The end of third-party cookies
All of us in the world of digital advertising and PPC campaigns are always looking for an exciting new way of engaging with customers. The new Apple iOS update has changed a lot about how we do what we do. This new software update has ended an automatic agreement with online tracking and data collection, and there’s news that Google aims to phase out third-party cookies next year. We don’t know if this sets us back to the stone age of marketing or if it’ll be a chance to get cosy with the new way of doing things. But one thing is clear: This is big!
Let’s explore the future of digital marketing without third-party cookies below.
What are cookies, and what do they do?
Besides being a satisfying snack in our pantry, internet cookies are small pieces of code that are added to the websites to track potential customers as they visit different websites. The code contains info that helps create a more customised user experience for search engine results platforms. The cookies hold onto stuff like previous internet actions, log-in information, location settings, what’s in the shopping cart, and more. Advertisers, especially those who rely on SEO strategy to rank high on results pages, love cookies because they help target customers based on this information.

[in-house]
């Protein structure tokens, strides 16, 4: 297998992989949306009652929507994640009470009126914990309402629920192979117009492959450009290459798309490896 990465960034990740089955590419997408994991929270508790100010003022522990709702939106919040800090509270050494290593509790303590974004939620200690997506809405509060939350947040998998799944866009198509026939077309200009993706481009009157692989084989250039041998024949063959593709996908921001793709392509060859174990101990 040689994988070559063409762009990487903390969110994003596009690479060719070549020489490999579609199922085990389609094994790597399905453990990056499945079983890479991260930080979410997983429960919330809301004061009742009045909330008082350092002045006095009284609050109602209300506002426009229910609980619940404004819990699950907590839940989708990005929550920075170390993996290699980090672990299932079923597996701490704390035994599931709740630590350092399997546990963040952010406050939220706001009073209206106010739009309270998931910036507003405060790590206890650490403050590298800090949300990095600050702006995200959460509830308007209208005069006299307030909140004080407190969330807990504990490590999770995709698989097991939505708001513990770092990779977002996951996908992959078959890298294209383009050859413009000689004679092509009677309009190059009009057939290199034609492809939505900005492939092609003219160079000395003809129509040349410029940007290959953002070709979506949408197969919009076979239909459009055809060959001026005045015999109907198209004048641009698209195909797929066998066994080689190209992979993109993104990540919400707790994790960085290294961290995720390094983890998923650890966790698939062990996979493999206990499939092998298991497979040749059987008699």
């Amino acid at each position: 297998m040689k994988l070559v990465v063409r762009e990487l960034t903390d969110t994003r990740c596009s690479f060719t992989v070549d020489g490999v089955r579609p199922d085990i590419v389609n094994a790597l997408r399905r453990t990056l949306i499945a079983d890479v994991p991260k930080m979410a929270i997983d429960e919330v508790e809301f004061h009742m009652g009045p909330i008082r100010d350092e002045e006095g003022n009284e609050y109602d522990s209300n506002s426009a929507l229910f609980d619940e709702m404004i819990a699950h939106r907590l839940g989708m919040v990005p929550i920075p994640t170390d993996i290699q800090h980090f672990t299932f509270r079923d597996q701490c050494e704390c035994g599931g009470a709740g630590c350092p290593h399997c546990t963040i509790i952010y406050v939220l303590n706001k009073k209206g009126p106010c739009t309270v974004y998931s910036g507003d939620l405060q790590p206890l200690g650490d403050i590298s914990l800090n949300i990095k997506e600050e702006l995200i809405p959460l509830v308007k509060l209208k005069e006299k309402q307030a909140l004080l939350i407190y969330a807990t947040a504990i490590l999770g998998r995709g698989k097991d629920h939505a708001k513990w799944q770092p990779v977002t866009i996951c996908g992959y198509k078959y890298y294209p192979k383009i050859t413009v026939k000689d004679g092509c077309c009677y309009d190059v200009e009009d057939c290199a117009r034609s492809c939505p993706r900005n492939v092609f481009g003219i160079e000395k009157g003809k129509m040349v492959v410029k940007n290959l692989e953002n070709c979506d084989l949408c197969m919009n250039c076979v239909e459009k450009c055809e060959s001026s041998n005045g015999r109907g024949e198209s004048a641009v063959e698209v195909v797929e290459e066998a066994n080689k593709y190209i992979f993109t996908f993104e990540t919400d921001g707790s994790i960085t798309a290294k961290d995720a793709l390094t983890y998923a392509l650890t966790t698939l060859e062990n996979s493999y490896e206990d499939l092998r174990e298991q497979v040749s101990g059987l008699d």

It would help if you had a short-term strategy
Without cookies and other internet tracking data, service-based businesses that rely on pay-per-click optimised campaigns need to prepare for the significant changes in the short term by implementing several steps. For starters, you need to get familiar with Google Ads’ initiatives and Apple’s new Skad Network solution.
What’s the best way forward?
Some digital marketing and advertising best practices can still be equally effective. Continuing with them doesn’t mean making substantial changes to your digital marketing plans. As a team of digital experts that have grown in the industry for a decade now, take it from us, these are a few recommendations for how companies can address third-party cookie deprecation without having to go to extremes
Get familiar with and control your first-party data
There’s never been a more critical time than now to get your hands on first-party data. You may have relied on advertising and data collection to companies like Google, Apple, and Facebook. Now you’re in a sticky spot where these new privacy laws have changed the success metrics of existing marketing technologies. And why not?
You know things like how Google Ads can advance your business goals, and that’s why you invested in them. We’re in a new age now where customers require more intimate engagement, and so all you have to do to stay afloat is facilitate mutual and ongoing value exchanges with them. You can start reducing the reliance on third parties and collect, store, and use first-party data that your own consumers have consented to provide instead.
Contextual (and content) advertising is the new cookies